Our women-led Jagruti projects in India and Nepal train women to change their communities through clean water, sanitation and hygiene (WASH) as well as community education about neglected tropical diseases (NTDs) like leprosy.
One of the easiest ways for these women to communicate with their neighbors is through self-help groups. Members of these groups support each other with loans for housing or business projects, advocating for disability awareness, and more. In these groups, people affected by leprosy develop encouraging relationships and find opportunities to improve their livelihoods.
Palti Devi and her husband live in Nepal, in a district where our Jagruti project is working. Palti was first diagnosed with leprosy over 10 years ago: she noticed red patches on her left arm and she was able to get the multidrug cure from a hospital.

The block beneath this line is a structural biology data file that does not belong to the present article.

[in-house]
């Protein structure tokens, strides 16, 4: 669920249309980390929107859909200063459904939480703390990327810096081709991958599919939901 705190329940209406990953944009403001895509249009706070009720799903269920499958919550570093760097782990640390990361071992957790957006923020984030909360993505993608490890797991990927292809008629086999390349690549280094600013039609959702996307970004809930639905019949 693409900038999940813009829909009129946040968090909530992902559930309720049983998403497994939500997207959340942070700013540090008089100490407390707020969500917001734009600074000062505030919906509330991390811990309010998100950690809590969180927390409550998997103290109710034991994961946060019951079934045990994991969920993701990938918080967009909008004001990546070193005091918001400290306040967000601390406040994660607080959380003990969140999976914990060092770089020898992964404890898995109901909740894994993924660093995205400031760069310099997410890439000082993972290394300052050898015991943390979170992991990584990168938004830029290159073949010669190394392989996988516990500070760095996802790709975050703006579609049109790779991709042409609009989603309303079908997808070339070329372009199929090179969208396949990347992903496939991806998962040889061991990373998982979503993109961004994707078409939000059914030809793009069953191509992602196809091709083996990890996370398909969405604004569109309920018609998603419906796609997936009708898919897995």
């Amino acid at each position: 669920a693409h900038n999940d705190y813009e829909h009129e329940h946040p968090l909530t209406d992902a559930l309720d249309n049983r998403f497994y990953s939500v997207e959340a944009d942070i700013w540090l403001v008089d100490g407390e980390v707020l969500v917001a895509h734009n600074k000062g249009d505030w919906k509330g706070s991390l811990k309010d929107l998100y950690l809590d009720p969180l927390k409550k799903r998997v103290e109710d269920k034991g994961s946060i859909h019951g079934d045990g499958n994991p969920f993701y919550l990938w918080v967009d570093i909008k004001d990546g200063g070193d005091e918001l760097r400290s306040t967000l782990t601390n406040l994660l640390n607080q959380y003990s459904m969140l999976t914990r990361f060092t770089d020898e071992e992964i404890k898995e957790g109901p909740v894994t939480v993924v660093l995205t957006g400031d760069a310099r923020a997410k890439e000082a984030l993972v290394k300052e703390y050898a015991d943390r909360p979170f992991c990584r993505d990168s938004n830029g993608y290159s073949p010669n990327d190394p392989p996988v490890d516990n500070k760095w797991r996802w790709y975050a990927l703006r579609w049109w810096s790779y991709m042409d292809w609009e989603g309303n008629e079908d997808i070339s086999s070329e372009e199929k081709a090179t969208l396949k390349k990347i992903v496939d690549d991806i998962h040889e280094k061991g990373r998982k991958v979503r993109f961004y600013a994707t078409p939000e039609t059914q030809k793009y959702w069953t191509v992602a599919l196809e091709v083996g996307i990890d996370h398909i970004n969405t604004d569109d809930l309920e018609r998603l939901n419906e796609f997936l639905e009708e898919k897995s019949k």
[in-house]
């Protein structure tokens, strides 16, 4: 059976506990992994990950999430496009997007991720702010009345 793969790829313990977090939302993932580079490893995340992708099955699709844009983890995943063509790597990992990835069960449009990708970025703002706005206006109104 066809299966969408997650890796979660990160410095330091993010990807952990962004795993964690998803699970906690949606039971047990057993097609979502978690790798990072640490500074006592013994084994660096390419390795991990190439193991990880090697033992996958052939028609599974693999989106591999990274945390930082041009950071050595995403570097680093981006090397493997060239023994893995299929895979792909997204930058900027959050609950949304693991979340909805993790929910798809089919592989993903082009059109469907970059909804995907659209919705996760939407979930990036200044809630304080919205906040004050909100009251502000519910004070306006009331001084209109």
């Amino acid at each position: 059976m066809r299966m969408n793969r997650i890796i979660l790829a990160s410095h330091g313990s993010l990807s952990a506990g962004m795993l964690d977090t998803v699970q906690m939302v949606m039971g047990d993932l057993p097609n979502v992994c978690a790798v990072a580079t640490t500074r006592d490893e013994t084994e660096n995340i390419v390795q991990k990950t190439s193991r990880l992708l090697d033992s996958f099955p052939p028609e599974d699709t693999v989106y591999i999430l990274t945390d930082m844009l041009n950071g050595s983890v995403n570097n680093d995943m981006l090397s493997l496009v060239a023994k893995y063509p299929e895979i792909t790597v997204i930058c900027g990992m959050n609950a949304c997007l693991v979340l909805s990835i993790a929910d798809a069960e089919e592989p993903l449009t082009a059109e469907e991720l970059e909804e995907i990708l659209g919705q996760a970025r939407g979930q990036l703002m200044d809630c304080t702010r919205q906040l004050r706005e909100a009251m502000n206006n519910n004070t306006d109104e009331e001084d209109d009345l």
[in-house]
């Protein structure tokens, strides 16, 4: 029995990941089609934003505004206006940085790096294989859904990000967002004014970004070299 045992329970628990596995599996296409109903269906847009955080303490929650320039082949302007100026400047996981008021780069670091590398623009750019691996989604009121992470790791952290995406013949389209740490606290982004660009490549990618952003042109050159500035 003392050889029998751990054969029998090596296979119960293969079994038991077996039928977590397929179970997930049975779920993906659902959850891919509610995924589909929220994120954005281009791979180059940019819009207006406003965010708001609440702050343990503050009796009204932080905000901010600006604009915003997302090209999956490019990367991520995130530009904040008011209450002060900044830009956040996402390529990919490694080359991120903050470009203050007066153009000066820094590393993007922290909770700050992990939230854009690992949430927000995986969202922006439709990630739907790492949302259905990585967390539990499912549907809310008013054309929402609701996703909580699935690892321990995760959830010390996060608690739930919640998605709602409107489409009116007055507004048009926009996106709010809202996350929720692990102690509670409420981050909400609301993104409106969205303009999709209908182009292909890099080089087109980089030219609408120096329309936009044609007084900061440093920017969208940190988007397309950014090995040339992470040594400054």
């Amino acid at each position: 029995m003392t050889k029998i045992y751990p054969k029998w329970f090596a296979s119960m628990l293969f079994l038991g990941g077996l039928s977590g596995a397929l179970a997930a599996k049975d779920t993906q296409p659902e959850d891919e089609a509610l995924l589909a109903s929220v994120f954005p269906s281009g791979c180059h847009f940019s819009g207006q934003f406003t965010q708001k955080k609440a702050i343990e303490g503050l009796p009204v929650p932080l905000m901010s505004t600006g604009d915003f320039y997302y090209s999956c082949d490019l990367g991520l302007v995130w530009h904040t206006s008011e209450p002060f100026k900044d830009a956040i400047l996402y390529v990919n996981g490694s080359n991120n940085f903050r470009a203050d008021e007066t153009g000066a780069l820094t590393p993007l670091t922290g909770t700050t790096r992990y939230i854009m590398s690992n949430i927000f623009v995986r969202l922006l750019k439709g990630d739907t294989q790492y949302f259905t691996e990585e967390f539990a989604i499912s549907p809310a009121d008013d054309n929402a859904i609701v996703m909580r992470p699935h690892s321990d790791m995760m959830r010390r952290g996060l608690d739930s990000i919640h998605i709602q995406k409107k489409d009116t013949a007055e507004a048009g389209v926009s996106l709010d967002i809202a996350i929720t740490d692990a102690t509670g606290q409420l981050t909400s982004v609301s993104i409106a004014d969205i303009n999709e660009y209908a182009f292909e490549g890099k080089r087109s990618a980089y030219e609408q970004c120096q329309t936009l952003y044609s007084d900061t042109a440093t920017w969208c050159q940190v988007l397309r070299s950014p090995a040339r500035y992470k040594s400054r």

But a year ago, Palti lost sensation in her left leg. Even so many years later, the effects of leprosy on her body continue. As she noticed these problems with her leg, Palti also joined a self-help group of 44 people. The group gave her a loan to buy livestock to generate additional income. Now, during her group meetings, Palti is learning about self-care exercises that help her limbs stay strong and mobile, even when she loses sensation.
“I feel light… like I have some relief,” she said after performing the exercises. “Before this training I just massaged my legs with oil.”
Thanks to your generous support, the Jagruti women leaders are connecting with Palti and thousands of others in self-help groups or in their own homes. The Jagruti project meets people affected by leprosy or other NTDs, records information about their health and disabilities, and connects them to available services and care. By educating their neighbors about sanitation and hygiene and connecting them with local health care facilities, the Jagruti leaders are making a huge impact in their communities.
Thank you for supporting their important work!